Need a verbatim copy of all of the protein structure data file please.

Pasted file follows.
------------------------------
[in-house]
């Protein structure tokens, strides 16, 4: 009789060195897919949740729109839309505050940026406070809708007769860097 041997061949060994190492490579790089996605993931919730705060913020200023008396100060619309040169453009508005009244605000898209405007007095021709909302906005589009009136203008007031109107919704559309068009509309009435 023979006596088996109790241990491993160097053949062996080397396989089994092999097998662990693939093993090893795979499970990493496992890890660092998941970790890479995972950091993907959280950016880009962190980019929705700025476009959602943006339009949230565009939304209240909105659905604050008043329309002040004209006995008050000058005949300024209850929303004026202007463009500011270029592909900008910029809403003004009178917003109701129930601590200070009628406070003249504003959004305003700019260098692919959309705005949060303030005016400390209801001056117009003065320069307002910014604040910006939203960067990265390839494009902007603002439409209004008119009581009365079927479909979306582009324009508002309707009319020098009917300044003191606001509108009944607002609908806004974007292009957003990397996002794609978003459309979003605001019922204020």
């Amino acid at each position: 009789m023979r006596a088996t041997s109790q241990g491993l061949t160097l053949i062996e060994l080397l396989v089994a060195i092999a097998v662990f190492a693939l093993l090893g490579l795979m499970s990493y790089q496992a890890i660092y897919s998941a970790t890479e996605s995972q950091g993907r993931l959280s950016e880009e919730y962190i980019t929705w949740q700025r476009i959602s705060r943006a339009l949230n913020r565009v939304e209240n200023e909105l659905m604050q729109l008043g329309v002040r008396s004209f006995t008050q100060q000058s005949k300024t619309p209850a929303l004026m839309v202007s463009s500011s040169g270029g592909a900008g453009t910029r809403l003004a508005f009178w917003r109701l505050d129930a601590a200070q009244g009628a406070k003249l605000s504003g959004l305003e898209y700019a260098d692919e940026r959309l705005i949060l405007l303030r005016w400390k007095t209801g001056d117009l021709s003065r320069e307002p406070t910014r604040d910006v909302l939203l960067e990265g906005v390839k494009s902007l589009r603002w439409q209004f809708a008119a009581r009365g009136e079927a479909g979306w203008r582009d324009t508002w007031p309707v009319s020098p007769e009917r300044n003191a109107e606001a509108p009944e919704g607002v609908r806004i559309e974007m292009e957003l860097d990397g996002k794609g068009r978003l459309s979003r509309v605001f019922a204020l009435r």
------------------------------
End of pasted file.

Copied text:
[in-house]
């Protein structure tokens, strides 16, 4: 009789060195897919949740729109839309505050940026406070809708007769860097 041997061949060994190492490579790089996605993931919730705060913020200023008396100060619309040169453009508005009244605000898209405007007095021709909302906005589009009136203008007031109107919704559309068009509309009435 023979006596088996109790241990491993160097053949062996080397396989089994092999097998662990693939093993090893795979499970990493496992890890660092998941970790890479995972950091993907959280950016880009962190980019929705700025476009959602943006339009949230565009939304209240909105659905604050008043329309002040004209006995008050000058005949300024209850929303004026202007463009500011270029592909900008910029809403003004009178917003109701129930601590200070009628406070003249504003959004305003700019260098692919959309705005949060303030005016400390209801001056117009003065320069307002910014604040910006939203960067990265390839494009902007603002439409209004008119009581009365079927479909979306582009324009508002309707009319020098009917300044003191606001509108009944607002609908806004974007292009957003990397996002794609978003459309979003605001019922204020």
């Amino acid at each position: 009789m023979r006596a088996t041997s109790q241990g491993l061949t160097l053949i062996e060994l080397l396989v089994a060195i092999a097998v662990f190492a693939l093993l090893g490579l795979m499970s990493y790089q496992a890890i660092y897919s998941a970790t890479e996605s995972q950091g993907r993931l959280s950016e880009e919730y962190i980019t929705w949740q700025r476009i959602s705060r943006a339009l949230n913020r565009v939304e209240n200023e909105l659905m604050q729109l008043g329309v002040r008396s004209f006995t008050q100060q000058s005949k300024t619309p209850a929303l004026m839309v202007s463009s500011s040169g270029g592909a900008g453009t910029r809403l003004a508005f009178w917003r109701l505050d129930a601590a200070q009244g009628a406070k003249l605000s504003g959004l305003e898209y700019a260098d692919e940026r959309l705005i949060l405007l303030r005016w400390k007095t209801g001056d117009l021709s003065r320069e307002p406070t910014r604040d910006v909302l939203l960067e990265g906005v390839k494009s902007l589009r603002w439409q209004f809708a008119a009581r009365g009136e079927a479909g979306w203008r582009d324009t508002w007031p309707v009319s020098p007769e009917r300044n003191a109107e606001a509108p009944e919704g607002v609908r806004i559309e974007m292009e957003l860097d990397g996002k794609g068009r978003l459309s979003r509309v605001f019922a204020l009435r």